The normal duration of period is 4-8 days. I only say the ‘normal’ word as it helps any of you who may sit outside of the 'norm' so you know you may need to do some extra investigating into why yours is not considered normal. So loss of period, irregular or heavy periods are not considered the norm, and you may wish to investigate further with your GP.
Heavy periods are a pain in may ways, and can affect you as an athlete, from inconvenience, to loss of nutrients that you need for performance.
Normal blood loss is 35-40ml of blood. Some can reach 75-90 ml. The later is known as very heavy bleeding and affects 25% of women, but 38% of active women/female athletes. (Possibly because active women are often on the edge of hormone fluctuation, but this is all still a little up for debate)
Don’t forget, until very recently, like the last 2-3 years, this wasn’t even talked about so the research is still coming out on a lot of topics involving women and sport (I know, sigh!)
So how does 75-90 ml look in terms of periods in everyday life life? Well using double sanitary products, changing tampons every 2 hours or less, having periods affect your day to day life. Things can be done to help you, so chat to your doctor and they may prescribe something, such as an IUD or other method to help you.
How to track?
There are lots of way to track your period. The easiest? You guessed it, simple pen and paper, diary, notepad. If you can track day 1 of bleeding as day 1 of period, AND also track your moods in the month, that will give you great insight about how your body copes with the hormone fluctuations.
Of course if you have a coach it's great to share this info with them so they can help you make the most of the data to plan your training, recovery, and race day performance around your upcoming periods.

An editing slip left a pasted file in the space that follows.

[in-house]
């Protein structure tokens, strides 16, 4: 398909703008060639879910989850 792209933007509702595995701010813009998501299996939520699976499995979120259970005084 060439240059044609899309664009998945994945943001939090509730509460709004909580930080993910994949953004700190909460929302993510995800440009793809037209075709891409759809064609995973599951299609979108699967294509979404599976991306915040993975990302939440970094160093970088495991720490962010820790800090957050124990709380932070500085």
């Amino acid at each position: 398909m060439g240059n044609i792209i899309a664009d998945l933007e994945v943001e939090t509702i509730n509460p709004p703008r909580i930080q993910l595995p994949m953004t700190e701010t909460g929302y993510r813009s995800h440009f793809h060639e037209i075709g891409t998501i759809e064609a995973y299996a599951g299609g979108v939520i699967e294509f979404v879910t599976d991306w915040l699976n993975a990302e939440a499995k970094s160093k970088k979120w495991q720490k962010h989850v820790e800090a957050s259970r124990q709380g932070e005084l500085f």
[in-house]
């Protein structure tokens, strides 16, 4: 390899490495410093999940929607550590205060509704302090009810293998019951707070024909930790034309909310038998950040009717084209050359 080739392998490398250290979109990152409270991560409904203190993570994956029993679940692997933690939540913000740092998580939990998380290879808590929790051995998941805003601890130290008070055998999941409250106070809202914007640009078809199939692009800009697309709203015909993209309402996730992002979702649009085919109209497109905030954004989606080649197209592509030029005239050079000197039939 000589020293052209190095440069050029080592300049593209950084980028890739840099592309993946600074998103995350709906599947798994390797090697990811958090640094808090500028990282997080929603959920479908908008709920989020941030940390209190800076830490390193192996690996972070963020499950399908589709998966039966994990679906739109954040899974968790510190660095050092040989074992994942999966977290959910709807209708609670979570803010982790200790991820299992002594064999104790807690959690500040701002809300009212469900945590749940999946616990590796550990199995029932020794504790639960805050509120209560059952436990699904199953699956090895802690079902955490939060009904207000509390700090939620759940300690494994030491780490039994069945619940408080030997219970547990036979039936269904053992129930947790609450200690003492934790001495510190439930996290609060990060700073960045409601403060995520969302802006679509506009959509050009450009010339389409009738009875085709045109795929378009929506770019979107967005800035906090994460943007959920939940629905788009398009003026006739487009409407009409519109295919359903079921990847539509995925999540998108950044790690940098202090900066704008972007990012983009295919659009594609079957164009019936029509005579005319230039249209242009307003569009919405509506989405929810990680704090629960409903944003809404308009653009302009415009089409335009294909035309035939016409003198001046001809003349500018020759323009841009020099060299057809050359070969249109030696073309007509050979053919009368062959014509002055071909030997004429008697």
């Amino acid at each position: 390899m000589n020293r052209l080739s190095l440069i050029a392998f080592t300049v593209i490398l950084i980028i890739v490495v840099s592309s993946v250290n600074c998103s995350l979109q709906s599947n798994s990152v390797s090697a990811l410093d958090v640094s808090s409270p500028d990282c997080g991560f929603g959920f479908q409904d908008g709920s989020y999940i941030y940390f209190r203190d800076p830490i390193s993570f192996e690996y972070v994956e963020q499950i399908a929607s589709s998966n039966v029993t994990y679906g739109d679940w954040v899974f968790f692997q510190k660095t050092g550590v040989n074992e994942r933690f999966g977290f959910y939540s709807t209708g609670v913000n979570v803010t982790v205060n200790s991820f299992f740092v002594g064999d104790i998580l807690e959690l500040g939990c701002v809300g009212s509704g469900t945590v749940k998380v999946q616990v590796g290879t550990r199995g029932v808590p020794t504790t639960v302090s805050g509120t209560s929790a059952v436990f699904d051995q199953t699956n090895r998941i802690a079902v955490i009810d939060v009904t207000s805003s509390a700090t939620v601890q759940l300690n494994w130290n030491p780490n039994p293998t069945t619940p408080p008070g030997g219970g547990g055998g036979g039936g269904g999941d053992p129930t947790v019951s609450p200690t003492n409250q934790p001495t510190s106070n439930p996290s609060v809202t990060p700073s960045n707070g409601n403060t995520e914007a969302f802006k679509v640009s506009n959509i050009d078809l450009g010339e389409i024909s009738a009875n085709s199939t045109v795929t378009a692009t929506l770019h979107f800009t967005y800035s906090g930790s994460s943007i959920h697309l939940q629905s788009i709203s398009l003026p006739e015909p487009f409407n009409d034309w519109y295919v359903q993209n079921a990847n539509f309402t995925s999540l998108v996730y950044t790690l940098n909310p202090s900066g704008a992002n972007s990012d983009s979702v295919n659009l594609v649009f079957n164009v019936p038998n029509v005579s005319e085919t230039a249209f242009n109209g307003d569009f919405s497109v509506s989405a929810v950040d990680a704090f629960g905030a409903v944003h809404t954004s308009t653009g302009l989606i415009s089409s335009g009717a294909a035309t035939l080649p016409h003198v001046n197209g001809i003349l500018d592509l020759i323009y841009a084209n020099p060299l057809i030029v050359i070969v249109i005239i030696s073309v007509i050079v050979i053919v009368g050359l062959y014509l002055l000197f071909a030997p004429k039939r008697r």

I agree it may be hard to speak to some coaches about this, but it's important, and it's their problem if they arent happy talking about it. Coaching is about the athlete and getting the best results, so do try to find a way to discuss this with your coach.
I want to stress, there is NO bad day to have your race, even if day 1 of your period falls on race day.
It is a myth that having your period affects your performance on race day. What we can do is use the info we have to our advantage in training, then we are more ready for race day and turning up the fittest and best version of our athletic selves.
In basic terms, during the first phase of your period will mean you are more ready for some heavy lifting, HIIT workouts and high volume. You will recover well and utilise this phase to get stronger.
Around ovulation (day 14 ish) you may feel flat, then have lots of energy, or the other way round. That is why it's good to track your moods and energy as well as just dates because we are all different in the way we respond to hormone changes.
Then the second part of the cycle you will really benefit from taking the foot off the gas, doing more steady state workouts, tempo sessions, then into more technique and stretching/maintenance sessions like yoga and Pilates. It's not 2 weeks off training though! You can use this time to work on the finer techniques of swim, bike and run, which are as important as the sessions you push really hard.
When do I start?
Well, how about NOW! Dig out your diary, pen and try to remember the date of your last period, and start tracking your moods. The sooner you get started the more data you have for planning your training or chatting to your coach.
There are other aspects of your cycle such as using a contraceptive and how that affects your training, plus how you can work your training around the effects of peri and post menopause too. There's so many topics to cover, so I look forward to hearing what interests you the most. Either add a comment below, reply to an email, just let me know so I can continue with this as a topic for all Mojo subscribers.
Have a great day, train safe,